Australia women are still without a coach while ousted Stajcic considers legal action

Australia's Matildas should be one of the favorites at the 2019 Women's World Cup.

They will have arguably the best striker in the tournament in Sam Kerr. They have a deep team with a mix of veterans and young players. And they have done what no one other than France and England have done since the 2016 Olympics, and that's beat the reigning Women's World Cup champion USA, winning the 2017 Tournament of Nations thanks to a 1-0 win in Seattle.

One small problem: Australia doesn't have a coach, and no one is exactly sure why.

At a press conference on Monday, Alen Stajcic said his sudden firing was done without cause and had ruined his reputation. After a survey of players and staff, Football Federation Australia found what it described as “a poor culture” having developed around the Matildas and it fired the 45-year-old Stajcic, who had been in charge since 2014.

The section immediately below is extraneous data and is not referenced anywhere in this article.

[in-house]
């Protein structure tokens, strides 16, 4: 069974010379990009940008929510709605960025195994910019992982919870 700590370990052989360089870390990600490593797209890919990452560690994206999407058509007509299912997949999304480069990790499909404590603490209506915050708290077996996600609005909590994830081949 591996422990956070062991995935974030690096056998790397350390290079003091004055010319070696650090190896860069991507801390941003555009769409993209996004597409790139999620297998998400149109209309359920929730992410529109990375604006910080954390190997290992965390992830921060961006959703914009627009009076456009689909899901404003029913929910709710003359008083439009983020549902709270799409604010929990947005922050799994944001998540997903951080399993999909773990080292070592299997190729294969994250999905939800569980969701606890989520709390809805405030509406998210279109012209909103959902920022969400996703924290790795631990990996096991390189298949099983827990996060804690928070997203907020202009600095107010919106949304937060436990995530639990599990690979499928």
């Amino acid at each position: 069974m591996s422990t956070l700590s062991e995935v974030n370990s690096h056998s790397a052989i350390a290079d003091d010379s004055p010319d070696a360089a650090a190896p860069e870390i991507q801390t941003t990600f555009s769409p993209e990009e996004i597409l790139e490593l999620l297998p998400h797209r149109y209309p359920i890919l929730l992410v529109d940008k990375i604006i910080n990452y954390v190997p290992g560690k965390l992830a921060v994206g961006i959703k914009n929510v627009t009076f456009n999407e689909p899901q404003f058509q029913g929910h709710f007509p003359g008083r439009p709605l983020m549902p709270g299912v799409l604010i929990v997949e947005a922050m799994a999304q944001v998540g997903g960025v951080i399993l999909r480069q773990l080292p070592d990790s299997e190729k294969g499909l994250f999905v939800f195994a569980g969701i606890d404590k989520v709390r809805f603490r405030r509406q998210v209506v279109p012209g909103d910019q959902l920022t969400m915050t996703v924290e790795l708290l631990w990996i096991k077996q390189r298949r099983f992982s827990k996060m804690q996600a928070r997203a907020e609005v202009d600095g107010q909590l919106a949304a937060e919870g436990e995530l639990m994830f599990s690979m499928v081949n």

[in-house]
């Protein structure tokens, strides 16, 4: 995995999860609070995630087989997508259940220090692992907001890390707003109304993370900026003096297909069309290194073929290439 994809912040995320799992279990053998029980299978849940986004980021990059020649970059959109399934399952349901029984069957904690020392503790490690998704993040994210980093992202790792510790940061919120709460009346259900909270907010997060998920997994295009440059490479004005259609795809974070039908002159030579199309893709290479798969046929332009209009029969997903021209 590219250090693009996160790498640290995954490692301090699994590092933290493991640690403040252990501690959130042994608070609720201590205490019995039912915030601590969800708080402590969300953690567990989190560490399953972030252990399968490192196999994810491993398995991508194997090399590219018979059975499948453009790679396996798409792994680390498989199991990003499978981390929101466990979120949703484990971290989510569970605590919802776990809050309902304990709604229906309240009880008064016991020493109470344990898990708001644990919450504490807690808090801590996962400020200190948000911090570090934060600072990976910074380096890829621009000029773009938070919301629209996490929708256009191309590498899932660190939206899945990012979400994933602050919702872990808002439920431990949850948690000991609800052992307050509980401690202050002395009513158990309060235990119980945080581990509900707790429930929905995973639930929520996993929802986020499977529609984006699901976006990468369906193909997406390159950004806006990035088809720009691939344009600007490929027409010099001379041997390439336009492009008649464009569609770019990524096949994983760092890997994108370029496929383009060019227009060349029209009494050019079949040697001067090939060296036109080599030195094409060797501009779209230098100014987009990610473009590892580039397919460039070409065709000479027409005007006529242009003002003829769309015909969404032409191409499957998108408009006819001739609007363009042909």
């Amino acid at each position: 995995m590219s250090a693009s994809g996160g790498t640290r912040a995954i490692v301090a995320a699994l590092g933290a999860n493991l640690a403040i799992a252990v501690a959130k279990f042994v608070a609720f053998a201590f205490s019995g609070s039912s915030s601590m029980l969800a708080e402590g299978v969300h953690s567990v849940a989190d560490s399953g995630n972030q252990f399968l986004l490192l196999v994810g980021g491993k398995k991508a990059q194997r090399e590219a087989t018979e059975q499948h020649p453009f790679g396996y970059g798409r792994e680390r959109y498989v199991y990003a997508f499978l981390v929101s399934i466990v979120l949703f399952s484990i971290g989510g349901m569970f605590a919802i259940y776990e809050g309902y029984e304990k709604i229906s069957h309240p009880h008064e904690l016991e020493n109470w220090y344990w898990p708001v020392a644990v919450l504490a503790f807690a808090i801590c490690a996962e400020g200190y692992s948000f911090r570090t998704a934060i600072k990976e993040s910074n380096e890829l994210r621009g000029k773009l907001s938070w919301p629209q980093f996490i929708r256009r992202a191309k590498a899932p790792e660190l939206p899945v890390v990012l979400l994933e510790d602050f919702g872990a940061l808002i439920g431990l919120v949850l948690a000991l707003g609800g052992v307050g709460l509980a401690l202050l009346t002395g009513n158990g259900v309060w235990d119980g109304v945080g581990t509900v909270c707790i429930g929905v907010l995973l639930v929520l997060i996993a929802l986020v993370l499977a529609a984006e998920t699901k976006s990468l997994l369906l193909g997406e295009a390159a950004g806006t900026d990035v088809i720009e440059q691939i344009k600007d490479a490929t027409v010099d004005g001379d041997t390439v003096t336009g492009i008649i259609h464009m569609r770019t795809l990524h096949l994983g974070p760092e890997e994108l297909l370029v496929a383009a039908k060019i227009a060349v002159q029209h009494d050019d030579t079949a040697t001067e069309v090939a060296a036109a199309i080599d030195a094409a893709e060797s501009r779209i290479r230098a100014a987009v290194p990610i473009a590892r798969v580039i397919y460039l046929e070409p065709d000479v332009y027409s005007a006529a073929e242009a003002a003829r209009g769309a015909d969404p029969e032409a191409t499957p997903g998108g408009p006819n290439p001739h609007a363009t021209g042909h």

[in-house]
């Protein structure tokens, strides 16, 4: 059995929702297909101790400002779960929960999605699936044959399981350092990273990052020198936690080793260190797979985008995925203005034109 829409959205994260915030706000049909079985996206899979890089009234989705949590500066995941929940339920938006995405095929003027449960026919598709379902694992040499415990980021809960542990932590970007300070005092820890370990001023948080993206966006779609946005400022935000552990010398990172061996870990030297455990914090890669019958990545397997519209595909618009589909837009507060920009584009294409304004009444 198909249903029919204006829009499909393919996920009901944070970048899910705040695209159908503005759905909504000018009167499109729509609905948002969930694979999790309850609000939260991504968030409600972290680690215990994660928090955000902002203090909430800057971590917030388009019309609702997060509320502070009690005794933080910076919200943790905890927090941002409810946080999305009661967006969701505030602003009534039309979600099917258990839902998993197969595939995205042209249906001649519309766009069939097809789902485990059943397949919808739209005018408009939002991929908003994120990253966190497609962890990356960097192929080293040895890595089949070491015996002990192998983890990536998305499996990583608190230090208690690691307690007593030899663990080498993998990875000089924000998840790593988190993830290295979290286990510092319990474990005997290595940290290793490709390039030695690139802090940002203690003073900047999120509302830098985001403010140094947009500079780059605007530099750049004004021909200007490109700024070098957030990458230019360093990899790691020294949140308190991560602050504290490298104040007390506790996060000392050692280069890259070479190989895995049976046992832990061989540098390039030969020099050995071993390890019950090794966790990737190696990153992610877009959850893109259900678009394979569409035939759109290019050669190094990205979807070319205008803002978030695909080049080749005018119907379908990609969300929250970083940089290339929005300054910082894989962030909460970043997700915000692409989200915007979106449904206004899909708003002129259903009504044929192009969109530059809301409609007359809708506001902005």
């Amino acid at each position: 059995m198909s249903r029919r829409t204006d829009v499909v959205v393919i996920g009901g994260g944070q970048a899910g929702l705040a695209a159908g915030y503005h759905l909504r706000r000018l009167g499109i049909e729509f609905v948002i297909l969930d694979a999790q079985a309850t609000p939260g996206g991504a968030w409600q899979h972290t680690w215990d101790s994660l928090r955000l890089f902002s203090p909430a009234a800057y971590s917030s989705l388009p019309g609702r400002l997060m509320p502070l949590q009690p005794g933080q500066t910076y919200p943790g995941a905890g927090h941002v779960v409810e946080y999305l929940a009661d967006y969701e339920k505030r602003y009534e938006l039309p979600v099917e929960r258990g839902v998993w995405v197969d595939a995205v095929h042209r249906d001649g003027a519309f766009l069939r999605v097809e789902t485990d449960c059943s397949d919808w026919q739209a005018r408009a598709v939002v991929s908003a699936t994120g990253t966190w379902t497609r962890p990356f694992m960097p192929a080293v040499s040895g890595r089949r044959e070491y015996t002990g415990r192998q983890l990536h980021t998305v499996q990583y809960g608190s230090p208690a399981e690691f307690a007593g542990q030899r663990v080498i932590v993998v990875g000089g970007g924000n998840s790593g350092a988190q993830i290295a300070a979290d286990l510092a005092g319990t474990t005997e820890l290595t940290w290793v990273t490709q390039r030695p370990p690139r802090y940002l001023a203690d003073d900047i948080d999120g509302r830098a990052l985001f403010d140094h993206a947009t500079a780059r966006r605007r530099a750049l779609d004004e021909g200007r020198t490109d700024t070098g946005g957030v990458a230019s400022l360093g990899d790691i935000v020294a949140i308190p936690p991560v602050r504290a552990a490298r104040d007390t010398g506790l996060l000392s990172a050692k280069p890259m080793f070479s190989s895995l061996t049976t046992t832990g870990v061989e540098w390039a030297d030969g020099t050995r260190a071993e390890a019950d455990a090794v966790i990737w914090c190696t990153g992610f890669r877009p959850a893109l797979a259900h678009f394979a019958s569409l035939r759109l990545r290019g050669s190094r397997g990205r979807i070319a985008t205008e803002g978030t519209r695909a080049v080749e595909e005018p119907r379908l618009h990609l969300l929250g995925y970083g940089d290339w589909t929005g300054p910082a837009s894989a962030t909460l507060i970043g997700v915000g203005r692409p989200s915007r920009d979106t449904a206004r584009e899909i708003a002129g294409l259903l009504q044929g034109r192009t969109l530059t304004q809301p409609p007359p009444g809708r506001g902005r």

“In 20 years of coaching," Stajcic said, "I’ve never had an issue around the culture of any single team that I’ve coached, let alone the Matildas.” The fact that there has been nothing concrete revealed about Stajcic's behavior that led to his ouster has been the most upsetting part to him. “As a father and as a person who is highly engaged in my community, that has certainly been the toughest part to take,” he said.

Stajcic has received the backing of 17 players, including Kerr, who said she was "shocked and upset' by his removal and her trust had been in him to lead the Matildas to the World Cup, where she added, "I believe he was the best coach for that."

Meanwhile, Football Federation Australia has not found a replacement for Stajcic a little more than two weeks before Australia hosts New Zealand, South Korea and Argentina in the Cup of Nations.

The Sydney Morning Journal reported that Australian Joe Montemurro was the choice to replace Stajcic but it couldn't pry him away from his job at Arsenal in England. One of the names mentioned as a candidate for the job was Dutch coach Vera Pauw, who coached the NWSL's Houston Dash in 2018.

Photo: Robin Alam/Icon Sportswire

Next story loading loading..

Discover Our Publications